Tax office fined €2.75 million for privacy violations in benefits scandal
The Tax Authority will be fined 2.75 million euros for the childcare allowance scandal, reported the Dutch Data Protection Authority, the government's privacy watchdog. According to the regulator, the Tax Authority "for years processed the (dual) nationality of applicants for childcare allowance in an unlawful, discriminatory, and therefore improper manner," according to the regulator.
State Secretary Alexandra van Huffelen (Benefits) finds the fine "very painful" and will not oppose it, she wrote to the lower house of Dutch parliament. "The government should not treat people in equal situations unequally." She again apologized to the victims and promised to do everything she could to prevent violations of the privacy legislation in the future.
The Tax Authority kept track of which childcare allowance recipients had dual nationality. That information should have been removed from the Tax Authority's systems in January 2014, but in 2018 the data was still there, said the Dutch Data Protection Authority.
The regulator considers it discriminatory to keep such information: "For the right to childcare allowance, it does not matter what nationality someone has, only whether they reside lawfully in the Netherlands." The Tax Authority stopped keeping track of that data last year.
The money for the fine comes from the treasury and will eventually go back to the treasury but will be deducted from the Tax Authority's budget. "In addition, it is a public punishment. It also sets a standard for other organizations," according to the Dutch Data Protection Authority.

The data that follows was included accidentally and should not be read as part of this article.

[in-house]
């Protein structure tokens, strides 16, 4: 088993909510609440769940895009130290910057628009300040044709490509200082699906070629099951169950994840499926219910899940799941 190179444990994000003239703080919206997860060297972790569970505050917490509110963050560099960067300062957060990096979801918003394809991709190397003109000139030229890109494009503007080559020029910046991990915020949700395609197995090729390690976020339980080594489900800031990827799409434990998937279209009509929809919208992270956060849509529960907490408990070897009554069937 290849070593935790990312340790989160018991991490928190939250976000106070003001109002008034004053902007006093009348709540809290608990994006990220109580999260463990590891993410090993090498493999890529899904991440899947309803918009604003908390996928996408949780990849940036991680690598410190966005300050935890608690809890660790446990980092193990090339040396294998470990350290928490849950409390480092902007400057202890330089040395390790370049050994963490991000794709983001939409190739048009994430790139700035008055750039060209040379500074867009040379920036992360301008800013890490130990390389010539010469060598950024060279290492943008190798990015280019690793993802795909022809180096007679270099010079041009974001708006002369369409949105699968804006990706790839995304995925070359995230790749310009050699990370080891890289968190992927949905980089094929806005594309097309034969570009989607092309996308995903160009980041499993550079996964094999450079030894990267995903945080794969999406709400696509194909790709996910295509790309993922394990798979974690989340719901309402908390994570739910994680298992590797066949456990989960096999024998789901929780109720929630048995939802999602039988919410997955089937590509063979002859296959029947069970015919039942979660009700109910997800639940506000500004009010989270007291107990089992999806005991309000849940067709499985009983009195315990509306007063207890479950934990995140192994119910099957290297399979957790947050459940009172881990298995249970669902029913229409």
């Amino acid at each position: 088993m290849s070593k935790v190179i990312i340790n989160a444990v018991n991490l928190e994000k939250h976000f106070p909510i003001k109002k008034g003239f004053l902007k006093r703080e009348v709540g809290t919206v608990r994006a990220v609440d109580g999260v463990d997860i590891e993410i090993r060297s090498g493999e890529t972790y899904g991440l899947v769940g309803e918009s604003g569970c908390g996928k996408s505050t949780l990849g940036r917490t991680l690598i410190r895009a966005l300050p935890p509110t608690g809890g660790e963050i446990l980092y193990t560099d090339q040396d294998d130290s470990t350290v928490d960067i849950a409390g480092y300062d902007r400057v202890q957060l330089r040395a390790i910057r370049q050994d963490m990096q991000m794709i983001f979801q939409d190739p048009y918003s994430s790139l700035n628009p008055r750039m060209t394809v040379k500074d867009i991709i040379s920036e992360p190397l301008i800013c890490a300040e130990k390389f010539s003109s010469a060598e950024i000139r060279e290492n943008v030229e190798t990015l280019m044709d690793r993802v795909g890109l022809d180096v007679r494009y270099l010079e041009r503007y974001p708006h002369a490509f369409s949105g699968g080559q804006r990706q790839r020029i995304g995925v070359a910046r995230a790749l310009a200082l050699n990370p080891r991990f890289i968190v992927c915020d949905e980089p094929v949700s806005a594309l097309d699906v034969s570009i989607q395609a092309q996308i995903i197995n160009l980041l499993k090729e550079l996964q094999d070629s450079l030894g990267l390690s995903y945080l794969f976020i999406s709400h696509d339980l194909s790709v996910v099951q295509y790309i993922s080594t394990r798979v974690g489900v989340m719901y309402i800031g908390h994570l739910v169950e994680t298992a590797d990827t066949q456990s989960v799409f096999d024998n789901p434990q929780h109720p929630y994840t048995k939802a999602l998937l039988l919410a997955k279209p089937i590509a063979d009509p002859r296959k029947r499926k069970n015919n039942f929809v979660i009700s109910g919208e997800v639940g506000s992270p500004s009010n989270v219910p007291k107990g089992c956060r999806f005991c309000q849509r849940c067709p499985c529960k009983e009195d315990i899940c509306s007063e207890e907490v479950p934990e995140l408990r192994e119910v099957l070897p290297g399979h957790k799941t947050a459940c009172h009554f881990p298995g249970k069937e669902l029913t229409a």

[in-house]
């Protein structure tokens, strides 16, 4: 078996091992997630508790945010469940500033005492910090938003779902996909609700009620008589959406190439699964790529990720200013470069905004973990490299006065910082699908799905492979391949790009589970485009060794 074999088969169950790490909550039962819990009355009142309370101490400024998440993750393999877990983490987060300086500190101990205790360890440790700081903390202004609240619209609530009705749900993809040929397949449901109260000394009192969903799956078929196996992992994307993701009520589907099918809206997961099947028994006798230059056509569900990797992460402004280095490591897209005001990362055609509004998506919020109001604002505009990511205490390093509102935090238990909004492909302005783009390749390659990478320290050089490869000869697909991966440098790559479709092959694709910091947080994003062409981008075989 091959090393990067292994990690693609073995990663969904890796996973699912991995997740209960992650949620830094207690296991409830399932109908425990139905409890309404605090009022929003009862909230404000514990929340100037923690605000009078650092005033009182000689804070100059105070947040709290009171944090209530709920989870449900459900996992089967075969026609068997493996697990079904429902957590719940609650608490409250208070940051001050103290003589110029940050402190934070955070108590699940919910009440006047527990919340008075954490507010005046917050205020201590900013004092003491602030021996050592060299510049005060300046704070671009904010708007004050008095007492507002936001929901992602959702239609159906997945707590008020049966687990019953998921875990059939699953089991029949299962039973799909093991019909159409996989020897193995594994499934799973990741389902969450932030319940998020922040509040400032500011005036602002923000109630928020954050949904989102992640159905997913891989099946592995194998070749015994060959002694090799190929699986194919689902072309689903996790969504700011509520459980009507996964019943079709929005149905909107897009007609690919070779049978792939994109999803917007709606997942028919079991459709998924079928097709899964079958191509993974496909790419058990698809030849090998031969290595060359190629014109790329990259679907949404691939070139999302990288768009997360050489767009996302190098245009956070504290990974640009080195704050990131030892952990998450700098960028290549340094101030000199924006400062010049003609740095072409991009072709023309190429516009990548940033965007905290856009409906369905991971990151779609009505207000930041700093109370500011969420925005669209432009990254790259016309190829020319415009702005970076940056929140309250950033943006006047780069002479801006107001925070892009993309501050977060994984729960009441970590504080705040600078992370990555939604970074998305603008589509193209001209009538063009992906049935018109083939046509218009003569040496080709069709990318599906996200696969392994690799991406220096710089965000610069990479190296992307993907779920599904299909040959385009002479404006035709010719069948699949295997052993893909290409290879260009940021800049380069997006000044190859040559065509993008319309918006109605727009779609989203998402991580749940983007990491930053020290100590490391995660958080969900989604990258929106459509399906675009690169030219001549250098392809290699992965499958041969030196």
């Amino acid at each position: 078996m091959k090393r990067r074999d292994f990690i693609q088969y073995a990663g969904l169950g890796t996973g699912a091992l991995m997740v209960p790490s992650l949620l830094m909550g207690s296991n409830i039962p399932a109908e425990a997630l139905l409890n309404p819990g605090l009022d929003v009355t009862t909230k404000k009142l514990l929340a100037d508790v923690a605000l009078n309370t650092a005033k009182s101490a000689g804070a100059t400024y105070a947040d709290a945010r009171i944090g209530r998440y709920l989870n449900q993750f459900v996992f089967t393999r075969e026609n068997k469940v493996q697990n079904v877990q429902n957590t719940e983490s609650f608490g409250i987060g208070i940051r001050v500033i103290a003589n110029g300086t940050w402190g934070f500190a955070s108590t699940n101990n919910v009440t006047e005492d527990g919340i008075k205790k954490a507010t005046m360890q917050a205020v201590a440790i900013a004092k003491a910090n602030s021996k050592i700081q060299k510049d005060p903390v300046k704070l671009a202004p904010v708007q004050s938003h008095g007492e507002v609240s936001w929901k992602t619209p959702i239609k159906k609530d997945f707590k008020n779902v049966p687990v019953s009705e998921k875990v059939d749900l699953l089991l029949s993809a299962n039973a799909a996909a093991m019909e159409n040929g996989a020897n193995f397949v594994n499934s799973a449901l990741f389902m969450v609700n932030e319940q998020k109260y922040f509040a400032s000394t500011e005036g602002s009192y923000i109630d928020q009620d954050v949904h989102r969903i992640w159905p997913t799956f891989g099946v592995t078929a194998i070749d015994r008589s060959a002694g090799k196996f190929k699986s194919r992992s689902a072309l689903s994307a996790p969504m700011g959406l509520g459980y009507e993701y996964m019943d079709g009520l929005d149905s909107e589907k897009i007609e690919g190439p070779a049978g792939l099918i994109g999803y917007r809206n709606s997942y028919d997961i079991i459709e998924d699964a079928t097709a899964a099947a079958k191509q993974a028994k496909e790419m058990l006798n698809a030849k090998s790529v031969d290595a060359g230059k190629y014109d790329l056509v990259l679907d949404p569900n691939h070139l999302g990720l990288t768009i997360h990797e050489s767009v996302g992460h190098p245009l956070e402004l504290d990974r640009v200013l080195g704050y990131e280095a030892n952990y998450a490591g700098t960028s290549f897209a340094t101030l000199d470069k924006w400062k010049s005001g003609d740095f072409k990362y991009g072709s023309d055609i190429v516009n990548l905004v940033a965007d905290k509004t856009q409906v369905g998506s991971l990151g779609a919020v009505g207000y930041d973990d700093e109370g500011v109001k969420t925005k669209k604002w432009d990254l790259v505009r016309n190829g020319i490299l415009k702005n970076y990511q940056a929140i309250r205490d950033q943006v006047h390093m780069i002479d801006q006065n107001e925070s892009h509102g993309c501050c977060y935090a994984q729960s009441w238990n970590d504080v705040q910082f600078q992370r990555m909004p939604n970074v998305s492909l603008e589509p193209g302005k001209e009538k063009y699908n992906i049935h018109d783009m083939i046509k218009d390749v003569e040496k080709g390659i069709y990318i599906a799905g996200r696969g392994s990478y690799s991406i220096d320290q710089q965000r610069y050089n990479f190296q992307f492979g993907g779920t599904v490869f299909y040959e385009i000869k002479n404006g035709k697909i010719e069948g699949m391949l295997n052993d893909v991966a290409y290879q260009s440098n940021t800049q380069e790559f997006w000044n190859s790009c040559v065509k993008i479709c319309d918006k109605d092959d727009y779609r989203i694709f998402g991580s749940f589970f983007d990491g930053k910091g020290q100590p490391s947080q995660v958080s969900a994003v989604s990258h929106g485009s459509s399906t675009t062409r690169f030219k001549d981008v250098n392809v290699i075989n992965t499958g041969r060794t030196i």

The Tax Authority could receive even more fines for the allowance affair. In October, the Dutch Data Protection Authority concluded that the Tax Authority's "blacklist" violated the law. People often ended up on that list incorrectly, were labeled as potential fraudsters, applications were sometimes wrongly rejected, and there was nothing they could do to get off that list. The Dutch Data Protection Authority will decide later on a penalty for that.
Lawyer Vasco Groeneveld, who represents a large group of victims in the childcare allowance scandal, applauds the fine. He does not expect it to have significant consequences for his case against the Tax Authority. Last month, Groeneveld, on behalf of 152 victims, asked the Court of Appeal in The Hague to prosecute the Tax Authority after the Public Prosecution Service previously waived this.
The fine now imposed is because the Tax Authority processed the nationality of applicants "in an unlawful, discriminatory, and therefore improper manner." Groeneveld also wants the Tax Authority punished for, among other things, professional discrimination.
"But discrimination is not the main part" of the Article 12 procedure which the lawyer had initiated. That is "gagging," which means that a civil servant claims, receives, or does not pay out money in violation of the rules because it is said to be owed "to any public treasury."
The court may now rule that "the discrimination file" no longer requires a punishment, Groeneveld explained. But on the other hand, this decision by the Dutch Data Protection Authority may actually be an encouragement that it must also reach a ruling on other points, such as gagging.
The court aims to make a ruling before the end of the year on whether or not to prosecute the Tax Authority.
Reporting by ANP